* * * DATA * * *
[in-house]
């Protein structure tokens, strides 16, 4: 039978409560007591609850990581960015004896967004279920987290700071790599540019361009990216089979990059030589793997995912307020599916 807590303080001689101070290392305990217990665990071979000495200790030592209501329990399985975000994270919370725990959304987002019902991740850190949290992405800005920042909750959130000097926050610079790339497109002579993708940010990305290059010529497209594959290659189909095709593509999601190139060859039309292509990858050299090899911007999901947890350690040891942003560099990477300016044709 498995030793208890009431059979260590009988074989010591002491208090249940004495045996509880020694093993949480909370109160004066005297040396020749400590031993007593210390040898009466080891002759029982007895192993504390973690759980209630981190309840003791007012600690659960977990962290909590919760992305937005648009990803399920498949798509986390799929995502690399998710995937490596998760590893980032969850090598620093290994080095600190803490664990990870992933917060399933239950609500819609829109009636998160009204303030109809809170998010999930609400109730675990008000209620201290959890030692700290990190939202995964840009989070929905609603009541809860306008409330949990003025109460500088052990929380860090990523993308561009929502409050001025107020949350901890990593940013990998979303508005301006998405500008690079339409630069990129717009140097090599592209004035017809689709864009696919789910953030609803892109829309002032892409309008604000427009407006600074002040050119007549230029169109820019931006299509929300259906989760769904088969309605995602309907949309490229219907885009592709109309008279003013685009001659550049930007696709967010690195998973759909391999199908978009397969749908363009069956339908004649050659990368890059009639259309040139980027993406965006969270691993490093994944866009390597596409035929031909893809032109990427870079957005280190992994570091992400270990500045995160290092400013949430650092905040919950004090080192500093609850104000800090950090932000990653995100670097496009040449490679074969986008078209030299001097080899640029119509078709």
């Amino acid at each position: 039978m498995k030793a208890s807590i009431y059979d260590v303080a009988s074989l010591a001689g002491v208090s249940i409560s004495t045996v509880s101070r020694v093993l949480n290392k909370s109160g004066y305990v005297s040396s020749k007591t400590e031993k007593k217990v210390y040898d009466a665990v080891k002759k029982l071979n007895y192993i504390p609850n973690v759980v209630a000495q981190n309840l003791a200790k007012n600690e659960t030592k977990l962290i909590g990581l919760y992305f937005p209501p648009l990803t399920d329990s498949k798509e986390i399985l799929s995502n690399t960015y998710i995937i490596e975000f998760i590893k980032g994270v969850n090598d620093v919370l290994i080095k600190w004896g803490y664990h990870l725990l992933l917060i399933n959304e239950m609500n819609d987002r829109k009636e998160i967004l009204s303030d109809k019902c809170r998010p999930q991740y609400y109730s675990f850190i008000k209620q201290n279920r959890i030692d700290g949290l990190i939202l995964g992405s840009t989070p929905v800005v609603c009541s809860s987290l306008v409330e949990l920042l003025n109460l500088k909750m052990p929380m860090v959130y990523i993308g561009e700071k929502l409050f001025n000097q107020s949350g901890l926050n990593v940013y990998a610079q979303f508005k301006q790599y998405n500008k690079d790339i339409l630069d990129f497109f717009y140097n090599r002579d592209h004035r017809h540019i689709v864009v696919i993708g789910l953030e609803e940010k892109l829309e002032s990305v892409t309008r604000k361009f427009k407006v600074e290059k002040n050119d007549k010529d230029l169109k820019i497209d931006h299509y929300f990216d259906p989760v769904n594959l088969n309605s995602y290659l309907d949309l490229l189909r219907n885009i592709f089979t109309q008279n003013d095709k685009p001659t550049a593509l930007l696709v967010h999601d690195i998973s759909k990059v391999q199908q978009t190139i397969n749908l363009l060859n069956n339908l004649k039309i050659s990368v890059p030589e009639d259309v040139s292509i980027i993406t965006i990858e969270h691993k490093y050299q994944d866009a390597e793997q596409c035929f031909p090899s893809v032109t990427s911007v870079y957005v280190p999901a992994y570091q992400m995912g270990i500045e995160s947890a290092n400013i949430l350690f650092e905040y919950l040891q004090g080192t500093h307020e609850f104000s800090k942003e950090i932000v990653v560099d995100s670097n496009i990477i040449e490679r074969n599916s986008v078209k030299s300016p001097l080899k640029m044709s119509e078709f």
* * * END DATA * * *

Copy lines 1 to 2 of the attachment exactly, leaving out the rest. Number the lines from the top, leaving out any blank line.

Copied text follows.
[in-house]
């Protein structure tokens, strides 16, 4: 039978409560007591609850990581960015004896967004279920987290700071790599540019361009990216089979990059030589793997995912307020599916 807590303080001689101070290392305990217990665990071979000495200790030592209501329990399985975000994270919370725990959304987002019902991740850190949290992405800005920042909750959130000097926050610079790339497109002579993708940010990305290059010529497209594959290659189909095709593509999601190139060859039309292509990858050299090899911007999901947890350690040891942003560099990477300016044709 498995030793208890009431059979260590009988074989010591002491208090249940004495045996509880020694093993949480909370109160004066005297040396020749400590031993007593210390040898009466080891002759029982007895192993504390973690759980209630981190309840003791007012600690659960977990962290909590919760992305937005648009990803399920498949798509986390799929995502690399998710995937490596998760590893980032969850090598620093290994080095600190803490664990990870992933917060399933239950609500819609829109009636998160009204303030109809809170998010999930609400109730675990008000209620201290959890030692700290990190939202995964840009989070929905609603009541809860306008409330949990003025109460500088052990929380860090990523993308561009929502409050001025107020949350901890990593940013990998979303508005301006998405500008690079339409630069990129717009140097090599592209004035017809689709864009696919789910953030609803892109829309002032892409309008604000427009407006600074002040050119007549230029169109820019931006299509929300259906989760769904088969309605995602309907949309490229219907885009592709109309008279003013685009001659550049930007696709967010690195998973759909391999199908978009397969749908363009069956339908004649050659990368890059009639259309040139980027993406965006969270691993490093994944866009390597596409035929031909893809032109990427870079957005280190992994570091992400270990500045995160290092400013949430650092905040919950004090080192500093609850104000800090950090932000990653995100670097496009040449490679074969986008078209030299001097080899640029119509078709």